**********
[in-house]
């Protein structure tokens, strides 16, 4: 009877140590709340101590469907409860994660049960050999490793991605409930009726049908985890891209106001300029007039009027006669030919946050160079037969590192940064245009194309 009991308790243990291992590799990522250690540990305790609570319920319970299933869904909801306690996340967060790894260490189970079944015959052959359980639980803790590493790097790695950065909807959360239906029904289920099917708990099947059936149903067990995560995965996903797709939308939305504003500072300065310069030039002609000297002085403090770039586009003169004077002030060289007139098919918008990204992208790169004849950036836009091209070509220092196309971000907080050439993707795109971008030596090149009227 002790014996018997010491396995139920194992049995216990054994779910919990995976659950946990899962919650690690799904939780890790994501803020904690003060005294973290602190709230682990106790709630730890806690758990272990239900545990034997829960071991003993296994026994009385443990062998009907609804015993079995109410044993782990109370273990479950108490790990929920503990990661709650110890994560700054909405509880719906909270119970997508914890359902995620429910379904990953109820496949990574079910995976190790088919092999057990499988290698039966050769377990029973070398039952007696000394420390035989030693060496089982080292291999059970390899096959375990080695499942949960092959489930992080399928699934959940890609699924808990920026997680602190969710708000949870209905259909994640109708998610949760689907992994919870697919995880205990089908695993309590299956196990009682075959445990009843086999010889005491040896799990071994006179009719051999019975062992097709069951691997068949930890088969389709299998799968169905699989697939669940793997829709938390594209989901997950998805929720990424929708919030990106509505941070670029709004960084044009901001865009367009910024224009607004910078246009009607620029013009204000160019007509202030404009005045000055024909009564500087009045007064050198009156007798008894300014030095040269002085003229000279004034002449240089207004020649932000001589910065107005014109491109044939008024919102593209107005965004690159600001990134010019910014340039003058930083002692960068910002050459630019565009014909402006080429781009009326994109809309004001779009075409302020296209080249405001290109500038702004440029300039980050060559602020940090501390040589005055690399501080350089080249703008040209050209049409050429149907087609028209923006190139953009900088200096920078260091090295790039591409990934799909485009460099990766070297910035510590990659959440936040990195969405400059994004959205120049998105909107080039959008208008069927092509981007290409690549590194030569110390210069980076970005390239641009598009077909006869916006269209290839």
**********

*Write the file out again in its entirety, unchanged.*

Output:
[in-house]
């Protein structure tokens, strides 16, 4: 009877140590709340101590469907409860994660049960050999490793991605409930009726049908985890891209106001300029007039009027006669030919946050160079037969590192940064245009194309 009991308790243990291992590799990522250690540990305790609570319920319970299933869904909801306690996340967060790894260490189970079944015959052959359980639980803790590493790097790695950065909807959360239906029904289920099917708990099947059936149903067990995560995965996903797709939308939305504003500072300065310069030039002609000297002085403090770039586009003169004077002030060289007139098919918008990204992208790169004849950036836009091209070509220092196309971000907080050439993707795109971008030596090149009227 002790014996018997010491396995139920194992049995216990054994779910919990995976659950946990899962919650690690799904939780890790994501803020904690003060005294973290602190709230682990106790709630730890806690758990272990239900545990034997829960071991003993296994026994009385443990062998009907609804015993079995109410044993782990109370273990479950108490790990929920503990990661709650110890994560700054909405509880719906909270119970997508914890359902995620429910379904990953109820496949990574079910995976190790088919092999057990499988290698039966050769377990029973070398039952007696000394420390035989030693060496089982080292291999059970390899096959375990080695499942949960092959489930992080399928699934959940890609699924808990920026997680602190969710708000949870209905259909994640109708998610949760689907992994919870697919995880205990089908695993309590299956196990009682075959445990009843086999010889005491040896799990071994006179009719051999019975062992097709069951691997068949930890088969389709299998799968169905699989697939669940793997829709938390594209989901997950998805929720990424929708919030990106509505941070670029709004960084044009901001865009367009910024224009607004910078246009009607620029013009204000160019007509202030404009005045000055024909009564500087009045007064050198009156007798008894300014030095040269002085003229000279004034002449240089207004020649932000001589910065107005014109491109044939008024919102593209107005965004690159600001990134010019910014340039003058930083002692960068910002050459630019565009014909402006080429781009009326994109809309004001779009075409302020296209080249405001290109500038702004440029300039980050060559602020940090501390040589005055690399501080350089080249703008040209050209049409050429149907087609028209923006190139953009900088200096920078260091090295790039591409990934799909485009460099990766070297910035510590990659959440936040990195969405400059994004959205120049998105909107080039959008208008069927092509981007290409690549590194030569110390210069980076970005390239641009598009077909006869916006269209290839």